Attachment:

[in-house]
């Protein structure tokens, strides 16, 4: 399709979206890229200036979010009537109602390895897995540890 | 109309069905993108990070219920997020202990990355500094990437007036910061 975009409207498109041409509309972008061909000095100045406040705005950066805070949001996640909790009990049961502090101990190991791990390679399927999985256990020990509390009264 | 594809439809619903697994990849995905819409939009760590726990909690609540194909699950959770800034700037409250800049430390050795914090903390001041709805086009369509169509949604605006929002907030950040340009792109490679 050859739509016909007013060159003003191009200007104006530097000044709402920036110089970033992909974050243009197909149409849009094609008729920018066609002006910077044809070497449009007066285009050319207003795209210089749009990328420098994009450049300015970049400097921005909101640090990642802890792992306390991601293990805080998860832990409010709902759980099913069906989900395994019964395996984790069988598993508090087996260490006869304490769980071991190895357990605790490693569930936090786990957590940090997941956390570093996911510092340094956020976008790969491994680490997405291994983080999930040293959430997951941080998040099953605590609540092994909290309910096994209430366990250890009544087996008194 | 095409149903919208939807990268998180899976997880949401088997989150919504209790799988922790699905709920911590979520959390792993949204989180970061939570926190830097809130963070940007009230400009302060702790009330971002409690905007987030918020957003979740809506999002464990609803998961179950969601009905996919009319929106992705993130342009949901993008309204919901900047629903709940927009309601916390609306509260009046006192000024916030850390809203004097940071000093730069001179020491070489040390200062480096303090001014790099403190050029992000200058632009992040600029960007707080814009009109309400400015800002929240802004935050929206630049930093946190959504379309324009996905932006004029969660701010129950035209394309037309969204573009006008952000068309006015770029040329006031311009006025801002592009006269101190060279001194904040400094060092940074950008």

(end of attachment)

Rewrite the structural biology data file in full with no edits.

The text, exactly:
[in-house]
């Protein structure tokens, strides 16, 4: 399709979206890229200036979010009537109602390895897995540890 | 109309069905993108990070219920997020202990990355500094990437007036910061 975009409207498109041409509309972008061909000095100045406040705005950066805070949001996640909790009990049961502090101990190991791990390679399927999985256990020990509390009264 | 594809439809619903697994990849995905819409939009760590726990909690609540194909699950959770800034700037409250800049430390050795914090903390001041709805086009369509169509949604605006929002907030950040340009792109490679 050859739509016909007013060159003003191009200007104006530097000044709402920036110089970033992909974050243009197909149409849009094609008729920018066609002006910077044809070497449009007066285009050319207003795209210089749009990328420098994009450049300015970049400097921005909101640090990642802890792992306390991601293990805080998860832990409010709902759980099913069906989900395994019964395996984790069988598993508090087996260490006869304490769980071991190895357990605790490693569930936090786990957590940090997941956390570093996911510092340094956020976008790969491994680490997405291994983080999930040293959430997951941080998040099953605590609540092994909290309910096994209430366990250890009544087996008194 | 095409149903919208939807990268998180899976997880949401088997989150919504209790799988922790699905709920911590979520959390792993949204989180970061939570926190830097809130963070940007009230400009302060702790009330971002409690905007987030918020957003979740809506999002464990609803998961179950969601009905996919009319929106992705993130342009949901993008309204919901900047629903709940927009309601916390609306509260009046006192000024916030850390809203004097940071000093730069001179020491070489040390200062480096303090001014790099403190050029992000200058632009992040600029960007707080814009009109309400400015800002929240802004935050929206630049930093946190959504379309324009996905932006004029969660701010129950035209394309037309969204573009006008952000068309006015770029040329006031311009006025801002592009006269101190060279001194904040400094060092940074950008």